One Metric Advertisers Should Be Optimizing for During the Summer Games

by James Patterson, GM, UK

2016 年 7 月 12 日


We all know the games are big, but how many of us realize just what a video powerhouse the event actually is—or should be—for advertisers? Here's a hint: Four billion people tuned in to the 2012 summer games in London, an event that generated 5,600 hours of footage aired by more than 500 television stations and 190 websites and mobile apps across 220 territories.


This is all part of the same trend. Last year, mobile video accounted for 55 percent of all mobile data traffic. By 2019, U.S. smartphone video viewers are estimated to reach 174.8 million, according to eMarketer. Global viewing habits are rapidly shifting to mobile, and advertisers are finding ways to answer the call.

Programmatic buying, in particular, is one avenue that advertisers will turn to. Because of how narrowly you can target through programmatic, mobile video is one of the most personal one-to-one marketing channels advertisers can find for reaching their audience. Simply put, when viewers see more varied and relevant video ads, viewability and completion metrics improve for the advertiser. Programmatic helps to ensure this by satisfying viewers with content that resonates and, in turn, improves key metrics for advertisers.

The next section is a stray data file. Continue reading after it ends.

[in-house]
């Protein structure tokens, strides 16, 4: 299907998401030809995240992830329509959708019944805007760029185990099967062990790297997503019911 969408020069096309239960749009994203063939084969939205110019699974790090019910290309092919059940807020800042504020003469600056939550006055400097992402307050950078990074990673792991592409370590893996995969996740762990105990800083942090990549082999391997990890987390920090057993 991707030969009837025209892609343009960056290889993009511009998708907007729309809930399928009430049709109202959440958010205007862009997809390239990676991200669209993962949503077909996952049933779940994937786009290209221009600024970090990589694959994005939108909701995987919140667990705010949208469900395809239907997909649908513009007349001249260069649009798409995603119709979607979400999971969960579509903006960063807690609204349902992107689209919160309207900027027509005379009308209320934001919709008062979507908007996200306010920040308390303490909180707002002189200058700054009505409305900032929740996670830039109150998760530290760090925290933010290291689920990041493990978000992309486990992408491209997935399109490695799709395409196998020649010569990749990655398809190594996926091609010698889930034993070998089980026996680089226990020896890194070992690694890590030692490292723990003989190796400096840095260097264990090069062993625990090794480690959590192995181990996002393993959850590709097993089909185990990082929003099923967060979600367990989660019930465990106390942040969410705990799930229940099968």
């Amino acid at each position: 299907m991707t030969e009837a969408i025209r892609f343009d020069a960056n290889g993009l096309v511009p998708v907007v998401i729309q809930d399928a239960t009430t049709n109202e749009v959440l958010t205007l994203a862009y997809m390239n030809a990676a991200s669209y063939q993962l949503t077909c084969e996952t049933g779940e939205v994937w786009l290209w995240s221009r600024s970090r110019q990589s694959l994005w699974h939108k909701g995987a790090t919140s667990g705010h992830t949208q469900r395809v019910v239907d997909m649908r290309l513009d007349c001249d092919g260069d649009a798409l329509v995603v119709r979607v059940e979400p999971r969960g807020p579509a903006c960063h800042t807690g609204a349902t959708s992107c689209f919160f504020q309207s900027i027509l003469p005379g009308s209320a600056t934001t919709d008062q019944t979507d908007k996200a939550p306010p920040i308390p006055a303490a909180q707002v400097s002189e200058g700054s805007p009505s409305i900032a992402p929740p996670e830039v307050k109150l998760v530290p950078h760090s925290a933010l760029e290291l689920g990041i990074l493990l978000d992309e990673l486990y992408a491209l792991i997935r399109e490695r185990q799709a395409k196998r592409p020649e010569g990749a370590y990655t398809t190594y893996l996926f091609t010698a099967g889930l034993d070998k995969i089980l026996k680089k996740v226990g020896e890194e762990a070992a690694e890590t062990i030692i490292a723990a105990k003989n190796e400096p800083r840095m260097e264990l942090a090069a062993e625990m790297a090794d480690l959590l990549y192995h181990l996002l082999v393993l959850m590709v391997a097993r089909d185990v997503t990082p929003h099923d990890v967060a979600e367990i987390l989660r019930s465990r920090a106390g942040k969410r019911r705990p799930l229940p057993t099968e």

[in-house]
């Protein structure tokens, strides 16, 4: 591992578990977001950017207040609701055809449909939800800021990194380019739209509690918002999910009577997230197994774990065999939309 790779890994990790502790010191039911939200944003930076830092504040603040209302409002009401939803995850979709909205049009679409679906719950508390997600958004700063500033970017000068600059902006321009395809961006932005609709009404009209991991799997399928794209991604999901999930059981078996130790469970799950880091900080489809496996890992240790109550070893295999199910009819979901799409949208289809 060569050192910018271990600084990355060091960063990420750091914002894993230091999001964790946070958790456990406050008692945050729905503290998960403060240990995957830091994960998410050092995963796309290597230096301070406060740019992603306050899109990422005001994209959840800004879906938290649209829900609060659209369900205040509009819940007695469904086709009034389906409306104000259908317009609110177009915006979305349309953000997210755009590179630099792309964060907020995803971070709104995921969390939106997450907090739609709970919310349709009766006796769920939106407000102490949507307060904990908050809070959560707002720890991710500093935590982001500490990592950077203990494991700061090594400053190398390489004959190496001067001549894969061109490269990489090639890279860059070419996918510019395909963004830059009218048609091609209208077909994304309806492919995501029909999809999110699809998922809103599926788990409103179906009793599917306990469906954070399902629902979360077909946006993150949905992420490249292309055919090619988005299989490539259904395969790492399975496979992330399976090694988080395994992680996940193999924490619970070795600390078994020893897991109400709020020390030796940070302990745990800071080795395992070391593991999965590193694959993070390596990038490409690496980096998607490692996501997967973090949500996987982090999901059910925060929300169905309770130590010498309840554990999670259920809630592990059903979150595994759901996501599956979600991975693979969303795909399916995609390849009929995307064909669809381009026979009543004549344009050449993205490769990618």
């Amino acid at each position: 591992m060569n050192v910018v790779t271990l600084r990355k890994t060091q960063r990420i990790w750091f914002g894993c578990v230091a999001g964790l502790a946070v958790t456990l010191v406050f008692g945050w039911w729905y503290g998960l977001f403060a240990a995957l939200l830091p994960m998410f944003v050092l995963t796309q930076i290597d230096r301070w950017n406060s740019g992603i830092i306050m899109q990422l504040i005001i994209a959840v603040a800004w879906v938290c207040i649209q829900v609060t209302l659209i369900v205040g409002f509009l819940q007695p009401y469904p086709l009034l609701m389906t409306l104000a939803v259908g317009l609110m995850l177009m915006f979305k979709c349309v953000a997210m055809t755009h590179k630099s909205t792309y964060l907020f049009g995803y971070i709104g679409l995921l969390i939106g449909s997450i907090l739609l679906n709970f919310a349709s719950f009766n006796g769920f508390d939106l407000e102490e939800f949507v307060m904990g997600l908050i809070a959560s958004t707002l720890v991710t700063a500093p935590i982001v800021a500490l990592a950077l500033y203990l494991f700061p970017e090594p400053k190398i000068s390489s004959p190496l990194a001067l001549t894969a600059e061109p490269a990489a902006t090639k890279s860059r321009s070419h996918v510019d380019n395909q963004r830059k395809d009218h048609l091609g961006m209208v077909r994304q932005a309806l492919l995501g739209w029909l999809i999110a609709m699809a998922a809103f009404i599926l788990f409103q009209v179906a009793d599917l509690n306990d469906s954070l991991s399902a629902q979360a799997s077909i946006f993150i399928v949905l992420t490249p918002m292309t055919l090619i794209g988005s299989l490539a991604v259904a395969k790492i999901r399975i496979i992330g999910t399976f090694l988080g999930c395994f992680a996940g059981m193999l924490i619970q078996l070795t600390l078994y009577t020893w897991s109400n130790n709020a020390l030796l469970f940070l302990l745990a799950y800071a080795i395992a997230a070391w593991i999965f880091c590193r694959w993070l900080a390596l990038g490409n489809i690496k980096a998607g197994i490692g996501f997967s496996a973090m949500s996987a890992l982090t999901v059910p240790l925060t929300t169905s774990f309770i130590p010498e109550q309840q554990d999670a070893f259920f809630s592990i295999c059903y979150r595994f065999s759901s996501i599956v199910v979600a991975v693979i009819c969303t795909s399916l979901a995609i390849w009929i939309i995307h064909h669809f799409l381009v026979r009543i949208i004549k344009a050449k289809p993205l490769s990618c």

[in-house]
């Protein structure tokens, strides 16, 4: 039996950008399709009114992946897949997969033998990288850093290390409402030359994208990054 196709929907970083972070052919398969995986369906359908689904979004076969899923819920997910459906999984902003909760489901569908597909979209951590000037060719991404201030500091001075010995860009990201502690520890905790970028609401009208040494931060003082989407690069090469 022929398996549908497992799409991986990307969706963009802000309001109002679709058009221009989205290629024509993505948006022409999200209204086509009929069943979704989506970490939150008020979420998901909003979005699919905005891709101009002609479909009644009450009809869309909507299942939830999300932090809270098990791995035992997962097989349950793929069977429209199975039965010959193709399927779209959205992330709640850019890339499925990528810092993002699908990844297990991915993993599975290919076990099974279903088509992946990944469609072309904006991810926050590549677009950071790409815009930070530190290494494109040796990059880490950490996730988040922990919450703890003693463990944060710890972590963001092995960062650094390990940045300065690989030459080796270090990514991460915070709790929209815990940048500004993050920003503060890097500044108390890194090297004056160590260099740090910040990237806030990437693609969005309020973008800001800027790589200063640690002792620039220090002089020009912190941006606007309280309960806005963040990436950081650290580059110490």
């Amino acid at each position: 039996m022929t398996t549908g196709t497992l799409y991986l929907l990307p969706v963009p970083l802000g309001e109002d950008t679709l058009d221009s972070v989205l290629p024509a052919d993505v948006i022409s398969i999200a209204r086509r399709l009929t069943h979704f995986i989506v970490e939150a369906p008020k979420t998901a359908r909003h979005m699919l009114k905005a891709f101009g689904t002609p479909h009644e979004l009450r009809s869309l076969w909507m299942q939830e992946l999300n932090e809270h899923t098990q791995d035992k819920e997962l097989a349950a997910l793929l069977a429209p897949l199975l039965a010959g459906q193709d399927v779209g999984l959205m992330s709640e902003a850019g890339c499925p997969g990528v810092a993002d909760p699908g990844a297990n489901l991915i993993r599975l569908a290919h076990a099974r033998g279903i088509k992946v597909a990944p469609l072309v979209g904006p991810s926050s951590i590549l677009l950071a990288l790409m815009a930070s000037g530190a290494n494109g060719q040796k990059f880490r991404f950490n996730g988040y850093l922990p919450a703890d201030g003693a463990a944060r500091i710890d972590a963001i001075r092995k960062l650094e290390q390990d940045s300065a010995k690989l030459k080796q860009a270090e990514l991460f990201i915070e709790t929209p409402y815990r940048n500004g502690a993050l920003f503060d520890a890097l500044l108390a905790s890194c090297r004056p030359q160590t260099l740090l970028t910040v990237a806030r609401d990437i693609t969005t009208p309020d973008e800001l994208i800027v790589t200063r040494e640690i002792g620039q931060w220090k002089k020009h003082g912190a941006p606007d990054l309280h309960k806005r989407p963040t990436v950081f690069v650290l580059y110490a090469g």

Though mobile video has been shaky for advertisers in the past, it's scaling fast and getting ready for primetime. This year U.S. advertisers are estimated to spend $4.24 billion on mobile video ads, which would outpace desktop by 2017, according to eMarketer. Following closely, UK advertisers are pacing to spend $735.5 million on mobile video ads, eMarketer also found.

Though the viewership and spend numbers are compelling, mobile video has something even more powerful going for it: engagement. According to detailed research from Google and Ipsos, video watchers are more engaged on mobile than they are on other devices. Millennials spend most of their time multitasking when they watch TV, unsurprisingly, and the desktop video experience is similarly distracting thanks to multiple tabs and applications all competing for attention.

Video on mobile, on the other hand, takes up more real estate and thus more user attention. That kind of engagement just isn't guaranteed on other devices, and finding an engaged viewer with a relevant ad is what every advertiser wants.

Thanks to changing viewer habits, better buying options and higher engagement, this year's games are the first time that mobile video will truly make an impact for global advertisers. For campaigns intending to reach a portion of that four billion audience, the gold medal goes to mobile video.

As originally posted on Adweek